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Key Features

Essentials of Diagnosis


  • Self-limited watery diarrhea lasting 2–3 weeks

  • Abdominal cramps, anorexia, malaise, weight loss

  • Fever is unusual


  • Severe and chronic diarrhea

  • Extraintestinal disease has been reported rarely

General Considerations

  • Causes of coccidiosis

    • Cryptosporidium spp, particularly C parvum and C hominis

    • Isospora belli

    • Cyclospora cayetanensis

    • Sarcocystis species

  • These organisms cause endemic childhood gastroenteritis (particularly in malnourished children in developing countries)

  • Infection is transmitted from person to person or by contaminated drinking or swimming water or food

  • Ingested oocysts release sporozoites that invade and multiply in enterocytes, primarily in the small bowel

  • Coccidian oocysts and microsporidian cysts can remain viable in the environment for years

  • I belli appears to infect only humans

  • Incubation period for I belli is about 1 week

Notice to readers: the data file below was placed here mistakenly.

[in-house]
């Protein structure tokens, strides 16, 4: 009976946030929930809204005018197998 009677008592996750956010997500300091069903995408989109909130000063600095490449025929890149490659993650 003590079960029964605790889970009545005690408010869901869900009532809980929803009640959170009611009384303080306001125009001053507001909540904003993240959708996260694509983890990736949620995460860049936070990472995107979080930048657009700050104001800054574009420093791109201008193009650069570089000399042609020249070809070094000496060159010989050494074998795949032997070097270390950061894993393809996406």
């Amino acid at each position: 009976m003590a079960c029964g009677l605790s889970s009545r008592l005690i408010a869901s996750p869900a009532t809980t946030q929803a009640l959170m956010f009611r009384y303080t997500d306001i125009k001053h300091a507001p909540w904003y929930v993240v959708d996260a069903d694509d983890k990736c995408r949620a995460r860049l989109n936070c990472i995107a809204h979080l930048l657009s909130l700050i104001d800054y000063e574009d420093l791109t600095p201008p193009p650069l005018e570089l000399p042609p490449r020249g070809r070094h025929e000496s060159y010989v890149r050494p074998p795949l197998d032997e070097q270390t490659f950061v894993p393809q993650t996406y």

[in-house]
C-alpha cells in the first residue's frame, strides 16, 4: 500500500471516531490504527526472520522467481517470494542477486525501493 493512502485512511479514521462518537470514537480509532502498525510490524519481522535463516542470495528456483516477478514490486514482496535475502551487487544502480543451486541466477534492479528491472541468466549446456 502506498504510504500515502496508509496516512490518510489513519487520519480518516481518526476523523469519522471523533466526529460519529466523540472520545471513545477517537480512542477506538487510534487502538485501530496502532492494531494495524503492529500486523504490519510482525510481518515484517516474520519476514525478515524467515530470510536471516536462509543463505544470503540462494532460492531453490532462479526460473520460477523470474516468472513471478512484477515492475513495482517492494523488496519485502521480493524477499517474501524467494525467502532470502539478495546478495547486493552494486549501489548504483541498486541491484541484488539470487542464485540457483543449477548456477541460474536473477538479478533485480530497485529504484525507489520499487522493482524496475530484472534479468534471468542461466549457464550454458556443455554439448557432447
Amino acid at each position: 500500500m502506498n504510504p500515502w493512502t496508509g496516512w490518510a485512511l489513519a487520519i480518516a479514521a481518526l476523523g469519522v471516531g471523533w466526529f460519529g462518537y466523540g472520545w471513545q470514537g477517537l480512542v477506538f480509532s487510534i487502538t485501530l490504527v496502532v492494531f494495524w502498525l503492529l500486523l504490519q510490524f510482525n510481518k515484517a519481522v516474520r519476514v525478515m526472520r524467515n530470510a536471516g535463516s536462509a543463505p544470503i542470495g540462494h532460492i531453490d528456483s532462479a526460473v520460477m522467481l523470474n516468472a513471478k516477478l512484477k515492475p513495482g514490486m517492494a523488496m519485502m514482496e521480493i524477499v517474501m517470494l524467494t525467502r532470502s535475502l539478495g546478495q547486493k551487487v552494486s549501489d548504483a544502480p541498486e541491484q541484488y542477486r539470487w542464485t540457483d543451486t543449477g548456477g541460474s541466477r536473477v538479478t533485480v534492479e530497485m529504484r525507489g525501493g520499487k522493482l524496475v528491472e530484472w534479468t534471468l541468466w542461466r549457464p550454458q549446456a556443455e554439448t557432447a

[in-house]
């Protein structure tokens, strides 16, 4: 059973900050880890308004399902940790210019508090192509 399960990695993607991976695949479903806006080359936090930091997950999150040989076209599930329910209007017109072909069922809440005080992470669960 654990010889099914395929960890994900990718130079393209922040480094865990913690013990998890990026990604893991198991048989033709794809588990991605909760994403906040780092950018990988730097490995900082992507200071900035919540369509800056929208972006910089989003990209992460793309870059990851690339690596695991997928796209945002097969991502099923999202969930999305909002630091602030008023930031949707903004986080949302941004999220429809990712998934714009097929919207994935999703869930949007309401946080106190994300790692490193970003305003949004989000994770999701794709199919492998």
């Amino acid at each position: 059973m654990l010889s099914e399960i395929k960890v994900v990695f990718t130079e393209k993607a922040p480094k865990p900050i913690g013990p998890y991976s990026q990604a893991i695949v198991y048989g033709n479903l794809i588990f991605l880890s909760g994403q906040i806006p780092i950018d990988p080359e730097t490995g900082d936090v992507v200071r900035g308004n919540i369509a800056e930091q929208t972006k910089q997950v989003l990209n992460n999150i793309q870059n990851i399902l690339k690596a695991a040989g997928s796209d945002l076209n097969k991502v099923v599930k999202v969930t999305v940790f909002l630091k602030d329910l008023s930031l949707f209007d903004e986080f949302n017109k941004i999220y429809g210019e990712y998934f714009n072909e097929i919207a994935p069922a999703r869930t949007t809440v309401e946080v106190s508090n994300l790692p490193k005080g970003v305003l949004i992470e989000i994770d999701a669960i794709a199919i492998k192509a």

• The infection occurs worldwide, particularly in the tropics and in regions where hygiene is poor

  • Clustering occurs in households, day care centers, and among sexual partners

Clinical Findings

Symptoms and Signs


  • Causes a self-limited watery diarrhea lasting 2–3 weeks

  • Abdominal cramps, anorexia, malaise, and weight loss

  • Fever is unusual

  • Chronic symptoms may persist for months


  • Causes severe and chronic diarrhea

  • Extraintestinal disease has been reported rarely

Differential Diagnosis

  • C parvum, I belli, S bovihominis, and S suihominis

  • Giardiasis

  • Viral gastroenteritis, eg, rotavirus

  • Other traveler's diarrhea, eg, Escherichia coli

  • Cholera

  • Other causes of diarrhea in AIDS, eg, cytomegalovirus colitis


Laboratory Tests

  • Diagnosis is made by examination of stool wet mounts or after modified acid-fast staining, in which the organism is clearly distinguishable from other parasites

  • Other stains also show the organism

  • Sensitivity of stool evaluation is not high because shedding of oocysts may be intermittent; multiple samples should be examined

Diagnostic Procedures

  • Organism may also be identified in duodenal aspiration or small bowel biopsy specimens



  • Most infections in immunocompetent persons do not require treatment

  • Trimethoprim-sulfamethoxazole

    • 160 mg/800 mg two to four times daily for 10 days

    • Higher doses for patients with AIDS

  • An alternative therapy is pyrimethamine (75 mg orally in four divided doses) with folinic acid (10–25 mg/day orally)

  • Maintenance therapy prevents relapse in persons with persistent immunosuppression

    • Low-dose trimethoprim-sulfamethoxazole (160 mg/800 mg daily or three times per week)

    • Fansidar (1 tablet weekly)


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